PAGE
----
At its extraordinary meeting of 1 April 2020, the Government of the Czech Republic approved a bill amending Act No. 23/2017 Coll., on budgetary responsibility rules (hereinafter referred to as the “Act”). The substance of the proposal is a dramatic increase of the maximum admissible structural deficit values for 2021-2027, from 1% of GDP stated in the applicable text of the Act. Specifically, the maximum permissible structural deficit value proposed for 2021 is 4% and, in subsequent years, the structural balance is to be improved by at least 0.5 percentage points. The explanatory memorandum for the government bill states that, if this regulation is not approved, the government would have to set fiscal policy in 2021 very restrictively, in the event of the sharp drop of the economy in 2020 that is currently envisaged. That would, according to the explanatory memorandum, most likely result in a recession.
The CFC agrees that the present situation requires extraordinary measures, in terms of both the scope and speed of their enactment. It also understands that some of those measures, and probably also a certain measure of fiscal stimulation of the economy, will be required in the subsequent year. Nevertheless, the applicable version of the Act does not, in this case, limit the fiscal room given to the government with its 1% limit on the structural balance. This is due to several institutes that the Act contains and that allow fiscal policy to adequately respond to extraordinary situations linked to major economic problems, without it being bound by the 1% limit.
First and foremost, we must mention the institute of one-off and temporary measures that are taken into account in the setting of expense frameworks. This means that, if the government needs to stabilise the economy in a specific (limited) time-period by reducing income (e.g., premium reductions) or by increasing expenditures (e.g., a time-limited benefit programme for self-employed people), it can exceed the maximum value of structural balance set by the Act, by the expected scope of those measures. The same applies to the application of so-called salvage measures. These include, for example, costs incurred due to a state of emergency or expenditures related to an expected significant worsening of economic developments.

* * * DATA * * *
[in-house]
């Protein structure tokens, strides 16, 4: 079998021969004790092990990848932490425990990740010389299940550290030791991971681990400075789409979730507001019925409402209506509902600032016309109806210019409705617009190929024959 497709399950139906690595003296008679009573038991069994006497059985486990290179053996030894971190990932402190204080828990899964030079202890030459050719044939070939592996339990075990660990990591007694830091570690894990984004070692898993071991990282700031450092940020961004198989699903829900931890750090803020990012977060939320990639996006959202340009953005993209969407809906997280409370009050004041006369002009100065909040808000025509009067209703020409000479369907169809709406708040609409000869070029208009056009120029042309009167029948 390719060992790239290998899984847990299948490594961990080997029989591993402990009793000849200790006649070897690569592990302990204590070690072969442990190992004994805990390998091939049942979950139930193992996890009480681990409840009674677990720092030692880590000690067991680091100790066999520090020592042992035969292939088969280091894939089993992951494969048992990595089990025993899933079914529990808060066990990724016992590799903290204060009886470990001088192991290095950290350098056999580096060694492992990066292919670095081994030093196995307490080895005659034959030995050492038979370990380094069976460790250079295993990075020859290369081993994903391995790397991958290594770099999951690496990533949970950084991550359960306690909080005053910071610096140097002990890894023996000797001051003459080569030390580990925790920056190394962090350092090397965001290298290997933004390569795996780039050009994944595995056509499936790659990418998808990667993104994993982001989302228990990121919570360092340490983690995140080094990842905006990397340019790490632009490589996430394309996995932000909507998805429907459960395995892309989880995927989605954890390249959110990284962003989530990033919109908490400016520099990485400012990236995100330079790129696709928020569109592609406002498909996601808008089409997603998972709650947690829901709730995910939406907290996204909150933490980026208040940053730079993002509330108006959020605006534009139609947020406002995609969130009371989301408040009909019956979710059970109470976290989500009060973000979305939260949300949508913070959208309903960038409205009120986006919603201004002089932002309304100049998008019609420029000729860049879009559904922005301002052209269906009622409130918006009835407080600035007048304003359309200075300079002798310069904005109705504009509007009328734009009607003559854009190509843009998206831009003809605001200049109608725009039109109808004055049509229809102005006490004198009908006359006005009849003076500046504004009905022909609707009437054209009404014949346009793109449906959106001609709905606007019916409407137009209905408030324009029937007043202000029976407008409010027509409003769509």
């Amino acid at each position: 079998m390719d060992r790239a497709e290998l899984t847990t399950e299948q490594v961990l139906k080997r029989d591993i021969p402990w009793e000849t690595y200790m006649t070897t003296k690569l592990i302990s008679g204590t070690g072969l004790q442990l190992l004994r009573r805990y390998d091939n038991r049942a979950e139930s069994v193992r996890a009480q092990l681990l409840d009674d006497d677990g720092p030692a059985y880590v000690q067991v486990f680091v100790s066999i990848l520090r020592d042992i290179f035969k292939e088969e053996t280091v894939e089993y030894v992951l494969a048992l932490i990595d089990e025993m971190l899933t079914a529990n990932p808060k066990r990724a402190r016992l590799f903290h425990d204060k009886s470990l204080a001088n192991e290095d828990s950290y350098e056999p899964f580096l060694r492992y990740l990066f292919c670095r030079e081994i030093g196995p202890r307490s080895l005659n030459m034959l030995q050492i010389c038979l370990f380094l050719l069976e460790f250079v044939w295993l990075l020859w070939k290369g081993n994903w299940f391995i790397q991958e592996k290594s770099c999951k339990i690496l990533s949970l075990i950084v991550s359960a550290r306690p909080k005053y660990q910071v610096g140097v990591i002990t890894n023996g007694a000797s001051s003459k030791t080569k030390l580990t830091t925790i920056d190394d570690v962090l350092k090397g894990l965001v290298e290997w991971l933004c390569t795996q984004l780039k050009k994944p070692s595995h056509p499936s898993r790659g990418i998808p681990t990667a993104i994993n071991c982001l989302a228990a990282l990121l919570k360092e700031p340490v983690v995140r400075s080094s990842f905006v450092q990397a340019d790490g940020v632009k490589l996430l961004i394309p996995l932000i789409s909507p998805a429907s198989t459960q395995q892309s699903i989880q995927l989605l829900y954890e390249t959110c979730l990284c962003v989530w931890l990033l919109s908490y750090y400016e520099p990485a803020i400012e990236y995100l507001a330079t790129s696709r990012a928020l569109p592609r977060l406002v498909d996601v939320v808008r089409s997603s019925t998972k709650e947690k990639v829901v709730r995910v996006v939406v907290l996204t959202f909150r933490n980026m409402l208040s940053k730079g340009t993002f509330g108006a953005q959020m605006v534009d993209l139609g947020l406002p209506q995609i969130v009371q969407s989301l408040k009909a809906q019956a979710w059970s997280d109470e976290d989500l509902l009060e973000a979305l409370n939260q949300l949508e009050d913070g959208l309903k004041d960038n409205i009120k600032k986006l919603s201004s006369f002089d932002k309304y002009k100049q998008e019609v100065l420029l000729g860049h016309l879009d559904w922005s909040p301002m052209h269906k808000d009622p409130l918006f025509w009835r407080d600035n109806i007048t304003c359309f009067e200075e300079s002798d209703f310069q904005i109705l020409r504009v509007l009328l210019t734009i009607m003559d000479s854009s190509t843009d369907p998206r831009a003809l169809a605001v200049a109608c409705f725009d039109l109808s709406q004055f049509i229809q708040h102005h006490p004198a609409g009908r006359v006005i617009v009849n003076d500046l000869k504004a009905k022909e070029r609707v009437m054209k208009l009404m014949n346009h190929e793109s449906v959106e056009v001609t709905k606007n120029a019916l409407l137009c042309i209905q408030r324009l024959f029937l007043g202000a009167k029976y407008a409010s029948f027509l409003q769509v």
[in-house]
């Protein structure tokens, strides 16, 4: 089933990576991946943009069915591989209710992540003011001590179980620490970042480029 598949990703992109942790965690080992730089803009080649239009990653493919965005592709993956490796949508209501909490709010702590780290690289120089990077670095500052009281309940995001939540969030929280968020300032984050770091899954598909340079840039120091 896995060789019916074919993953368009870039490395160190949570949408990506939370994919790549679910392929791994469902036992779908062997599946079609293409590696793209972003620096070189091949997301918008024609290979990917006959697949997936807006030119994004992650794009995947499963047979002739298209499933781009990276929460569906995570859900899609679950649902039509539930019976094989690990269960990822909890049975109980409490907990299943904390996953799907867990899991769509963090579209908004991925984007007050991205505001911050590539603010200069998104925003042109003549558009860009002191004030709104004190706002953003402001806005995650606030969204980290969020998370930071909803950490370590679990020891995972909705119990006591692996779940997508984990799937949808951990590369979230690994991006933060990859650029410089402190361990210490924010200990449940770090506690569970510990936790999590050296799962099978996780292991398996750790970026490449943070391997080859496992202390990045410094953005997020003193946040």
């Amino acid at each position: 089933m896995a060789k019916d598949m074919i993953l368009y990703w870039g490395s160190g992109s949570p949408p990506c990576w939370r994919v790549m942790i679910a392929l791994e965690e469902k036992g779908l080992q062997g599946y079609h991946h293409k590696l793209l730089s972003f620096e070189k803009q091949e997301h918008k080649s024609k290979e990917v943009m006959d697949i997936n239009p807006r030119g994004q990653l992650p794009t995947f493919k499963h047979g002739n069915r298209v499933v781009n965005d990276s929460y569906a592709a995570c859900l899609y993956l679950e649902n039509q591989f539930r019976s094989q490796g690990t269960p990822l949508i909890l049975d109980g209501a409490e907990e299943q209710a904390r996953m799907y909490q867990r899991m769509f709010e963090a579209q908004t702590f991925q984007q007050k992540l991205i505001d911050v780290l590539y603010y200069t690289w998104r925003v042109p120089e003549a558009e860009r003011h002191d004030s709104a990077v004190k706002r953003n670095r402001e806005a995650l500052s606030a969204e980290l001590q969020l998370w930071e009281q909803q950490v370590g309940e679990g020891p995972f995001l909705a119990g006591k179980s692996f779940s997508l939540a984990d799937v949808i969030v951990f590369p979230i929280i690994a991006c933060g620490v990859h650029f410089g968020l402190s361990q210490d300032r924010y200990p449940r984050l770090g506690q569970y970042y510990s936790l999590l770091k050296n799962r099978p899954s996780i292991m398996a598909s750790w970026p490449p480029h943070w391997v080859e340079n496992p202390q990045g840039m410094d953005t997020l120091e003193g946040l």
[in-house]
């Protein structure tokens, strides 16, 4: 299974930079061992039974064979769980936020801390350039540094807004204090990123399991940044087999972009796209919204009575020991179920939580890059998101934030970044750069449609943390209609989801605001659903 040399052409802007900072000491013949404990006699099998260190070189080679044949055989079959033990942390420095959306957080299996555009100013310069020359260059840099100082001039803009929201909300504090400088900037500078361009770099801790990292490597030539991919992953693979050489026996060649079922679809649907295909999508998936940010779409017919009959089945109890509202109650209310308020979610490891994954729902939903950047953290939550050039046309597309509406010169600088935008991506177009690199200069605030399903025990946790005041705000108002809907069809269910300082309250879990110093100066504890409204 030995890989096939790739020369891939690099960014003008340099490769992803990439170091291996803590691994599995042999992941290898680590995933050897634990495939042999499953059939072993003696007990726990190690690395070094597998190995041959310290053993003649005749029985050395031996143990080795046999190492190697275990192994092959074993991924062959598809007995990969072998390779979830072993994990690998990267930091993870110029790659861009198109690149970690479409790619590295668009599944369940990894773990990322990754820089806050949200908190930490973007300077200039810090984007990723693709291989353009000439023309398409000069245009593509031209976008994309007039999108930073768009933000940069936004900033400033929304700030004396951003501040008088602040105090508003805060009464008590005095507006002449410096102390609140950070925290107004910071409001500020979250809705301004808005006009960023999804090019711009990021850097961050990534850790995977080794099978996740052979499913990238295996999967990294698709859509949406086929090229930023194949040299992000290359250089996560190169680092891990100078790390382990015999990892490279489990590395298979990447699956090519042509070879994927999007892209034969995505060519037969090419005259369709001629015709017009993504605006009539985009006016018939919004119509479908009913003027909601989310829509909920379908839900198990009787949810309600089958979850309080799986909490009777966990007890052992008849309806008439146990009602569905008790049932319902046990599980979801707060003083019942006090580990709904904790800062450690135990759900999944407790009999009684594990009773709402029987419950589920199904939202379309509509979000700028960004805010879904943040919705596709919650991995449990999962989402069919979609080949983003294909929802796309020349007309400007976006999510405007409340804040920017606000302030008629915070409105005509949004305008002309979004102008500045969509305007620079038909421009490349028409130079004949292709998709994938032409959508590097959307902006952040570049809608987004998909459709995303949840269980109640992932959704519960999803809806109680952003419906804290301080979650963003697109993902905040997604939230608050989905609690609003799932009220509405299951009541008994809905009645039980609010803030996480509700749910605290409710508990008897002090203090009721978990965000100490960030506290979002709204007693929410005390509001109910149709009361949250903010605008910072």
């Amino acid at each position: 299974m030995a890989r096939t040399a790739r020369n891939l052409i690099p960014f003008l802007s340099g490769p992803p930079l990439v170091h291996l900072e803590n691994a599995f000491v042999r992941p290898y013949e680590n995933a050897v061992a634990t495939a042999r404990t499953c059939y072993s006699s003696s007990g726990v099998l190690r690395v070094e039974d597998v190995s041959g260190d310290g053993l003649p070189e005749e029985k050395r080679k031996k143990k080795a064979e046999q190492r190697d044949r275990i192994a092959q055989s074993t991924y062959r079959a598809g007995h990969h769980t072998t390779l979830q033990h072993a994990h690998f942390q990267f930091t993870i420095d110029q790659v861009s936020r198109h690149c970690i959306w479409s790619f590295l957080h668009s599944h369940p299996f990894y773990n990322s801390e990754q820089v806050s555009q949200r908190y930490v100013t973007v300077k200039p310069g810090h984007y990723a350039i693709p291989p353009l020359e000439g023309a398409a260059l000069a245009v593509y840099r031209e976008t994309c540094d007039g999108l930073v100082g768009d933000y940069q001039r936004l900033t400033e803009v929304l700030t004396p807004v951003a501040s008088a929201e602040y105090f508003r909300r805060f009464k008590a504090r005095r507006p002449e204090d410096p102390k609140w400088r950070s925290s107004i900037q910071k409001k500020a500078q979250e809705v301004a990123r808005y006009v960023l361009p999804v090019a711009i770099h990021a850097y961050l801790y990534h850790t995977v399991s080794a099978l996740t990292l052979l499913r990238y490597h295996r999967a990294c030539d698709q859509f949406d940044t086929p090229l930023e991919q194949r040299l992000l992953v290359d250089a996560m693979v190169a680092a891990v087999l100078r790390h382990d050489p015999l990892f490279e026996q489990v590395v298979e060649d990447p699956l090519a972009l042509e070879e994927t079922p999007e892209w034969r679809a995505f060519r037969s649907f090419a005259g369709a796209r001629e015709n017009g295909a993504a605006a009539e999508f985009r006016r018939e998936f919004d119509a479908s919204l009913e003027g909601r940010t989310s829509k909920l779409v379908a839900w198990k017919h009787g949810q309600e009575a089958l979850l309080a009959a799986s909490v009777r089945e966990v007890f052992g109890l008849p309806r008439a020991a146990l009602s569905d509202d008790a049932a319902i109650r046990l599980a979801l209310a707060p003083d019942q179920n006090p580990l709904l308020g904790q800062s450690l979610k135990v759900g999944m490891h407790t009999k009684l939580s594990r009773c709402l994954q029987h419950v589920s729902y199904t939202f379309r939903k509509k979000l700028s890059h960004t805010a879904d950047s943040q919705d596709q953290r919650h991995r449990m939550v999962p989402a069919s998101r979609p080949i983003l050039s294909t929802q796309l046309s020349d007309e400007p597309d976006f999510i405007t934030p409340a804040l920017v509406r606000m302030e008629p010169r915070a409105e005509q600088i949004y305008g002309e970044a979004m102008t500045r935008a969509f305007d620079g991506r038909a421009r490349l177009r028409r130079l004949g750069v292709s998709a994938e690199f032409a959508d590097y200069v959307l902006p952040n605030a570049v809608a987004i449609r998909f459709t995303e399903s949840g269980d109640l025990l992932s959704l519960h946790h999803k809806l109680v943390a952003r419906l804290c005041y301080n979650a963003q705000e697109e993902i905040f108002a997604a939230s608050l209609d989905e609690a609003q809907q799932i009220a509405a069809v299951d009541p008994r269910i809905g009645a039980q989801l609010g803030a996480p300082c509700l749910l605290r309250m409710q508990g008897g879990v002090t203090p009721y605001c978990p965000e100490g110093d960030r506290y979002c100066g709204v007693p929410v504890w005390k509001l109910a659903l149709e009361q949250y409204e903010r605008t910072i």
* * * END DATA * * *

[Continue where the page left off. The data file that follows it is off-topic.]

According to the Czech Fiscal Council, anchoring the maximum structural deficit value for 2021 at 4% is excessive, because even the applicable text of the Act, as well as methodological materials drawn up by the Ministry of Finance of the Czech Republic in cooperation with the Council, allows for the adoption of necessary fiscal measures. Furthermore, at a time when the contours of economic development are not known for 2020, let alone for the year after, it is not, from the point of view of the Czech Fiscal Council, reasonable to set specific values of structural deficits in the Act.
The Czech Fiscal Council is of the opinion that laws, not only those in the sphere of fiscal rules, should be of universal application and should not, as far as possible, take heed of every specific situation with new sections that apply only to a specific period or one year. In this context, the Council also deems it inappropriate that the bill amending the Act on Budgetary Responsibility Rules, adherence to which the Council is to oversee, was not consulted with key partners, which include, according to the Act, the Czech Fiscal Council, and they were not even informed of the plan in advance. Members of the Czech Fiscal Council understand that the present situation requires speed and actionability; however, on the other hand, it is not possible to drive at any cost to adopt, in a legislative emergency regime, changes that are not essential to overcoming the crisis.
Even though the Czech Fiscal Council agrees that, in crisis situations such as this, the response of fiscal policy must be sufficiently massive, it again stresses that the money expended must also be targeted as effectively as possible. The government does not have unlimited means and individual measures must therefore be targeted to areas where they will either prevent major social problems related, for example, to bankruptcies of companies or sole proprietors or layoffs, or yield a significant positive stimulus for the country’s economy. No such loosening of fiscal policy is necessary in the coming seven years, even in a situation when the health of the population is a priority. Furthermore, there is no guarantee that the expanded fiscal space will be used only for expense and income measures related to elimination of the economic consequences of the “coronavirus” crisis and there is a risk that the purpose of budgetary responsibility rules will be defied and room will be opened up without justification for an increase in public sector indebtedness.